Mayfields Lavender Farm, August 2020

So I’ll start by saying I don’t actually have experience with diagnosed PTSD in my line of work, but I do have experience to share and it may resonate with those of you who have had a traumatic medical issue or event.

2 years ago, I had a procedure that went very wrong. The nerve ablation to my SIJ which had worked so well twice before, this time caused my bones to swell up so much that a few weeks later I could no longer walk. I can’t describe the pain, but it lasted intensely for 6 weeks (2 of those I was hospitalised with morphine every 4 hours not making a dent), and then I spent 2 months regaining the ability to walk unaided. No-one knew if it was an infection or caused by AS (ankylosing spondylitis). Frankly, I am still unsure and have had a number of different opinions.

That excruciating August weekend when I was helped into A&E by an Uber driver (I was refused an ambulance even when I explained I had lost the use of my legs!), I had actually planned a nice day out with some friends to visit the lavender farm in Surrey… yesterday I made it there and it felt lovely.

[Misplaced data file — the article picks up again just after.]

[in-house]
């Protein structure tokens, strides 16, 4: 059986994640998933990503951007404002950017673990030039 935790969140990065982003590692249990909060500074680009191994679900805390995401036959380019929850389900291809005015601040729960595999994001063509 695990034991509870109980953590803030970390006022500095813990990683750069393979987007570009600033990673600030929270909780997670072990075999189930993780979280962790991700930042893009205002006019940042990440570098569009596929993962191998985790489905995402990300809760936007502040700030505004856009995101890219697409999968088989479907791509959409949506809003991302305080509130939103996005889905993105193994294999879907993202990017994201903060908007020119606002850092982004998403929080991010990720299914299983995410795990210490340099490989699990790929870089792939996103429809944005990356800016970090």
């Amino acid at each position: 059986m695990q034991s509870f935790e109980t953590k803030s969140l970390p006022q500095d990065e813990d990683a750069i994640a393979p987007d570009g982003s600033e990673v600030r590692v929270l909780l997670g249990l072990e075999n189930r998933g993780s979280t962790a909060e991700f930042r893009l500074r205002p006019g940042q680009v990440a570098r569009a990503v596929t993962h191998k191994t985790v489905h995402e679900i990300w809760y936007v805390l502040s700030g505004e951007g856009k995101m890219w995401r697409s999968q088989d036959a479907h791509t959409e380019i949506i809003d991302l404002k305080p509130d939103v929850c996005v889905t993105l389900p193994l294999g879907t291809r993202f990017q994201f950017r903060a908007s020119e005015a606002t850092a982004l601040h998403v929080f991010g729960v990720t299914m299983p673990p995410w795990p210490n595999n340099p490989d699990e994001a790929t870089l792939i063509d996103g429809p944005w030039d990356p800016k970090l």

I didn’t think about post trauma until much much later as I was SO focused on just getting better, but I’ve seen people have physical relapses almost a year to the day post injury and there’s no doubt our bodies remember. In my work with post-natal clients I am often struck as to how massively traumatic incidents during birth are skirted over as just ‘something that happened’ and then we wonder why the body takes longer than expected to heal. We need to talk about this and take it seriously, but not dwell at the same time. 

I’m careful to remember what happened to me and recognise that I may have an emotional wobble or a bit of a flare-up around the anniversary, but equally I don’t want to train my thinking that this WILL happen. It might not, and I hope not. On the worst days of that time, I was alone in hospital, having an MRI and/or CT scan was truly the most harrowing thing I have experienced as laying flat was so painful for me I was crying, shaking and going into shock and I had to stay still for 45 minutes or more. Only the radiographers saw this and so it’s hard for those around me to understand just how bad it was. Some of the stories I have heard from my post-natal clients have also been truly distressing and often recounted with a very matter-of-fact attitude as if it was supposed